Not much is happening on the sprawling, decommissioned reformatory lands in east side Guelph. But a local group appears determined to purchase a small plot of the 436 hectare (1,000-acre) Guelph Innovation District (Yorklands) property, with a plan to turn it into an ecological learning centre.
For a number of years, Yorklands Green Hub has been promoting the concept of revitalizing the small, 47-acre northeast corner of the former Guelph Correctional Centre property, using it to showcase approaches to environmental and agricultural resilience and sustainability. Historically the land was used for agriculture, and the idea of an eco-centre has been floating around for about a decade.
Now, the group is planning to launch a fundraising campaign to collect up to $3 million to purchase that sector, which includes about 60 acres of land and the historic superintendent’s house overlooking it.
One million of those dollars would be used to renovate the house and turn it into an educational centre, said Yorklands Green Hub chair and coordinator Norah Chaloner.
The land, owned by the Province of Ontario, has sat idle and virtually unused for 15 years. Yorklands Green Hub was originally going to lease land on the site, but the province has now decided to sell the land in parcels, Chaloner said.
She added that the 47-acre plot does not appear to be suitable for major residential or commercial development, given that it is “criss-crossed with water,” and has brownfield remediation challenges.
“Now that the Ministry of Infrastructure Ontario says that it is going to be sold off in parts, we are looking at a capital campaign this year, raising the money to buy the property,” Chaloner said. “We don’t know how much it’s worth. We see that a community shared space under a possible public trust might be the best way to go.”
The campaign is expected to start in the fall. For now, Yorklands Green Hub has partnered with the Guelph Community Foundation on issuing tax receipts, and is applying to become a registered charity.
Chaloner said the group has been making progress on other fronts. She said the University of Guelph ICON (Ideas Congress) program is designing a mobile learning lab as a pilot project for Yorklands Green Hub.
ICON is a program that encompasses a number of disciplines at the university, bringing senior undergraduates from across campus to work together on real-world challenges. This academic year it revolved around the idea of feeding a world population of nine billion people.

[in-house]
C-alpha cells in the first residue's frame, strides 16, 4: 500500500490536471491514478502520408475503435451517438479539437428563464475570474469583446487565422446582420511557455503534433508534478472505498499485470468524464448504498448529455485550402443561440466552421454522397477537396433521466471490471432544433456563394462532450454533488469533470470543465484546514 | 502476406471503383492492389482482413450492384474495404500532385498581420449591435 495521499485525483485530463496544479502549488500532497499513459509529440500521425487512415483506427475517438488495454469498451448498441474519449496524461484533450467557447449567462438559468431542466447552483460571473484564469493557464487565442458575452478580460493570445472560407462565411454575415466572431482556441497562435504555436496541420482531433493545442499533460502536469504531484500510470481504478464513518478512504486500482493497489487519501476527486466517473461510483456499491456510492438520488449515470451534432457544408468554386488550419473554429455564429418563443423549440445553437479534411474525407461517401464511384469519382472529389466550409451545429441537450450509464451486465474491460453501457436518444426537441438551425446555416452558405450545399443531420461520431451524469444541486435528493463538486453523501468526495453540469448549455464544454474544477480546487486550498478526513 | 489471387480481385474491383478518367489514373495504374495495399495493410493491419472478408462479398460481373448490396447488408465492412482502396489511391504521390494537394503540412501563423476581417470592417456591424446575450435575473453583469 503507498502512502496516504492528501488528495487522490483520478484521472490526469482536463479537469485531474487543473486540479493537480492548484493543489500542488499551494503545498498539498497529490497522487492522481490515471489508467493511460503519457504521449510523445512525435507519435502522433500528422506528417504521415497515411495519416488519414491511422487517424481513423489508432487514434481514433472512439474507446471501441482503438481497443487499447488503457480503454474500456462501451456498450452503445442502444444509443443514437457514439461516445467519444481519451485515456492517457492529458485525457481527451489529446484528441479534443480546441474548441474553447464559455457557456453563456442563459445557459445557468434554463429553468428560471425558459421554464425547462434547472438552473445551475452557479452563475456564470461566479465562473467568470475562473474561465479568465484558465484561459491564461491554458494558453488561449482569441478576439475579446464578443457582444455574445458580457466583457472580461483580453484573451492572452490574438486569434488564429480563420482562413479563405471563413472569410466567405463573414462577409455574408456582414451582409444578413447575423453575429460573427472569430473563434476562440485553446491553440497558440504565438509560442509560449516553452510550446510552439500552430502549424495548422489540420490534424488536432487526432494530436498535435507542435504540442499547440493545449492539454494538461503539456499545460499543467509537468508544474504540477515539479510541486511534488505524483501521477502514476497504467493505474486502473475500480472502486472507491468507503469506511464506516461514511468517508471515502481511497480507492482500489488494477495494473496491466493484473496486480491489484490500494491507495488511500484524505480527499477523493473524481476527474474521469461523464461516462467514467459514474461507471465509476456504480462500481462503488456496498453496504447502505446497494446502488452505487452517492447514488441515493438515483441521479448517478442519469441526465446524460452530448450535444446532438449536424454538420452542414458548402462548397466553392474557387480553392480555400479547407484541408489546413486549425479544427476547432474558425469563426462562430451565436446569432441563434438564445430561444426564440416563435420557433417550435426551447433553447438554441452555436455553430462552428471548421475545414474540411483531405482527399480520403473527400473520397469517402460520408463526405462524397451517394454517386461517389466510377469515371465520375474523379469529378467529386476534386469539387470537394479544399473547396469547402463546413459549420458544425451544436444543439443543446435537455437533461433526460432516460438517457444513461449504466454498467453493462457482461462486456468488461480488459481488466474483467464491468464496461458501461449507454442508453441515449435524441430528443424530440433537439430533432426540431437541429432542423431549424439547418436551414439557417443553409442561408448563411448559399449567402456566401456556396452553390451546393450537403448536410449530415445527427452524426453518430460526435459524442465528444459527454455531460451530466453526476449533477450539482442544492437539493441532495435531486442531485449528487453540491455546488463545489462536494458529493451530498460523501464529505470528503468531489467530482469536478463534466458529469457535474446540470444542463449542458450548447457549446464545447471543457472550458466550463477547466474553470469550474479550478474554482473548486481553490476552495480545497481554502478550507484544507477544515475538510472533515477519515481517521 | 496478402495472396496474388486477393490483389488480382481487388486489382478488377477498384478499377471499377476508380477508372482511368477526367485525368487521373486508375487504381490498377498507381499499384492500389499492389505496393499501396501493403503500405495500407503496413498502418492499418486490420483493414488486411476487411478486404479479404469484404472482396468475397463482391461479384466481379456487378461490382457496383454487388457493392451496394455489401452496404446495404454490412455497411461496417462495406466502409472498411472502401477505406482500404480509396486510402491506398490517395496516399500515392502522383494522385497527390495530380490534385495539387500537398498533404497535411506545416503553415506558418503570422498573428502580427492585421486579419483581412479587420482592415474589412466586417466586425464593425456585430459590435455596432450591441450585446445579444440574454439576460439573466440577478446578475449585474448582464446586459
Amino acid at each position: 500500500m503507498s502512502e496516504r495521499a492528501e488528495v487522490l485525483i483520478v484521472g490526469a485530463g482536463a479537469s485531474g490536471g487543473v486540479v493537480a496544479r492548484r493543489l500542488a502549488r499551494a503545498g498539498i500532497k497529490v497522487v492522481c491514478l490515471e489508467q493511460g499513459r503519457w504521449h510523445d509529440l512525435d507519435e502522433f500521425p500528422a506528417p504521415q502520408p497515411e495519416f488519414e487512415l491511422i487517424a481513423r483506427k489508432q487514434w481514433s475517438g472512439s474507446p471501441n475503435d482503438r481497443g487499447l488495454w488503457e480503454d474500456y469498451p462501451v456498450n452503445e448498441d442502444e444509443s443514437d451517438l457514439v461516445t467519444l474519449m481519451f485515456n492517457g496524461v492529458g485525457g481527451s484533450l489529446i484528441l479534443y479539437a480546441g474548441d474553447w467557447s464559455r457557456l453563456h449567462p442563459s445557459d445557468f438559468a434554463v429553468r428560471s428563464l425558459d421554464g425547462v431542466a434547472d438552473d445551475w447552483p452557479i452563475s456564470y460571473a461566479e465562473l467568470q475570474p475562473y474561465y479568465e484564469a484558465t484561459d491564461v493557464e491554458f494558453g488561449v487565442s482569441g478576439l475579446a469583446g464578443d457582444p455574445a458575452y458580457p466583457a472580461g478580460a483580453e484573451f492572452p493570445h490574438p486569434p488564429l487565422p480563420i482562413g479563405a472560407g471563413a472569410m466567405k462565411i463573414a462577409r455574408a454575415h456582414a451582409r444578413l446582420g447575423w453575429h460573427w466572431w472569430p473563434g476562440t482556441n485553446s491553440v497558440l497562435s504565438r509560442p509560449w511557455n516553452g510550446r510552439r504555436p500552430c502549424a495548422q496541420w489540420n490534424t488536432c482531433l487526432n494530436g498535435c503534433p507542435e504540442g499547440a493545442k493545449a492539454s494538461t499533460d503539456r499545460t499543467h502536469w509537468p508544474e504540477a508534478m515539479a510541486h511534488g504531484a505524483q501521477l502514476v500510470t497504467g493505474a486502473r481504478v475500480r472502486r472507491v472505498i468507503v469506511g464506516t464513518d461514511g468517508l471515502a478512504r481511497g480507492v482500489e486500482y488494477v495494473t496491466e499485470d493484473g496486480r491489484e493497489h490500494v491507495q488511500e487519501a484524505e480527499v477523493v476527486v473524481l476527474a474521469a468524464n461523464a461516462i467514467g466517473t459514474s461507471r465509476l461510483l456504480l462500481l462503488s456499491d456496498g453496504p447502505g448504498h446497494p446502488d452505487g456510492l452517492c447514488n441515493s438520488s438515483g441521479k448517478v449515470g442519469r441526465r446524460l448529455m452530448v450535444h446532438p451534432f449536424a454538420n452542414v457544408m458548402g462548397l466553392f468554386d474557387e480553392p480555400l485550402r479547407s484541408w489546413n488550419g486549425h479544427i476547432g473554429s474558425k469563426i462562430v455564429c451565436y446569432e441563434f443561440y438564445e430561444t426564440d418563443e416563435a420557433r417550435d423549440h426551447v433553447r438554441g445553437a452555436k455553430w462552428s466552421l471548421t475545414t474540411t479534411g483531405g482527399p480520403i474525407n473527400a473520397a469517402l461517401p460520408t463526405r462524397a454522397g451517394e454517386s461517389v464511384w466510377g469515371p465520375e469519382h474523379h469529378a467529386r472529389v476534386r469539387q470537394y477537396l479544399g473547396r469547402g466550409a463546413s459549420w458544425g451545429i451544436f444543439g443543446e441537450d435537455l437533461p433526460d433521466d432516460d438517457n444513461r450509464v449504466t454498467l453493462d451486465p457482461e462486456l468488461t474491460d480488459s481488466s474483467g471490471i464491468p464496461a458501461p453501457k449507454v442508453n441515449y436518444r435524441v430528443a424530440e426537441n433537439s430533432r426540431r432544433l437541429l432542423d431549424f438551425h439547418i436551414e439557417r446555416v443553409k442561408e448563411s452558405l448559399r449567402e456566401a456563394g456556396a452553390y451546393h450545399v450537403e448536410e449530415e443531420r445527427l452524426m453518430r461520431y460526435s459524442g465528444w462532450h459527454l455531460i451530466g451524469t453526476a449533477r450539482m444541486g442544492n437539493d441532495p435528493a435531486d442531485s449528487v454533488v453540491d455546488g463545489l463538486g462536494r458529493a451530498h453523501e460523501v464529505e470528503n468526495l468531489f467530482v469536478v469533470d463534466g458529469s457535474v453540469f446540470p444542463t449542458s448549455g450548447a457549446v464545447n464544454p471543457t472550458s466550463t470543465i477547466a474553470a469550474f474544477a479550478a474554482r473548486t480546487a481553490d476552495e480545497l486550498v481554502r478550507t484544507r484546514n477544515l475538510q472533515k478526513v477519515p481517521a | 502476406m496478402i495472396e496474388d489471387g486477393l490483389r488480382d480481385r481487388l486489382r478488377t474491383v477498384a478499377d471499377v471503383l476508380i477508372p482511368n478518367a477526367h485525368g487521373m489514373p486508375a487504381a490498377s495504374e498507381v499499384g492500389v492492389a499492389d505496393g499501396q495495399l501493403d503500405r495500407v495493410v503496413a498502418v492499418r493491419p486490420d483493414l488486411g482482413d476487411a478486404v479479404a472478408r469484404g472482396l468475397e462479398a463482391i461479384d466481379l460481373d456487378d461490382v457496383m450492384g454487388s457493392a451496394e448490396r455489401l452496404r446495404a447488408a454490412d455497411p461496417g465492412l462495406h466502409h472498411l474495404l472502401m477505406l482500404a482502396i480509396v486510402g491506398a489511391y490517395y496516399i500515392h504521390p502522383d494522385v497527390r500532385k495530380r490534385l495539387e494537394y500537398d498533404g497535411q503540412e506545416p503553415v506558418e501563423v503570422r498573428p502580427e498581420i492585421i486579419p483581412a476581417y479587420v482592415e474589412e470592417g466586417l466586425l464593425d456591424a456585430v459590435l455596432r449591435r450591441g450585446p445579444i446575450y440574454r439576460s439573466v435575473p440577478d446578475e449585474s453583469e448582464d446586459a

“April 11 is when the ICON students are going to present their ideas for the mobile learning lab,” she said. “We hope to be able to take that to schools and park it for a few days. We would be able to demonstrate within the mobile lab things related to the carbon cycle, the water cycle, urban agriculture, and solar energy.”
The city has ambitious plans for what has come to be called in officialdom the Guelph Innovation District, plans that include a model urban village with 7,000 residents, a research park with 9,000 jobs, a mixed-use main street, and the rejuvenation and repurposing of the historic prison building.
The project is considered integral to Guelph’s growth plans, and the vision is to focus the development on green-energy and innovation sector jobs.
It was approved in the 2014 secondary plan, but is currently stalled by an Ontario Municipal Board challenge in which residential developers have opposed the plan, arguing that the city is trying to jump the planning queue ahead of further development in south end Guelph.
Funds have not yet been allocated for the development of the district in city budgets.
Chaloner said there is contamination on the northeast plot, believed to be predominantly cadmium. It is not known precisely how bad it is, but there is a possibility that it could prevent any form of disturbance to the soil.
“That was a surprise to us,” Chaloner said. “We had thought we would have gardens in there. We will still have community gardens, but they will be above ground in raised beds and greenhouse production. We can still teach, but we may not be going into the soil.”
She does not believe the contamination is serious, but even in badly contaminated soil there is the potential to grow certain fruit and nut trees, she said, adding there is also potential for building affordable housing in the form of “tiny homes” on the property.
“We believe the province will sell us this land, if there is enough local support for the idea,” she added.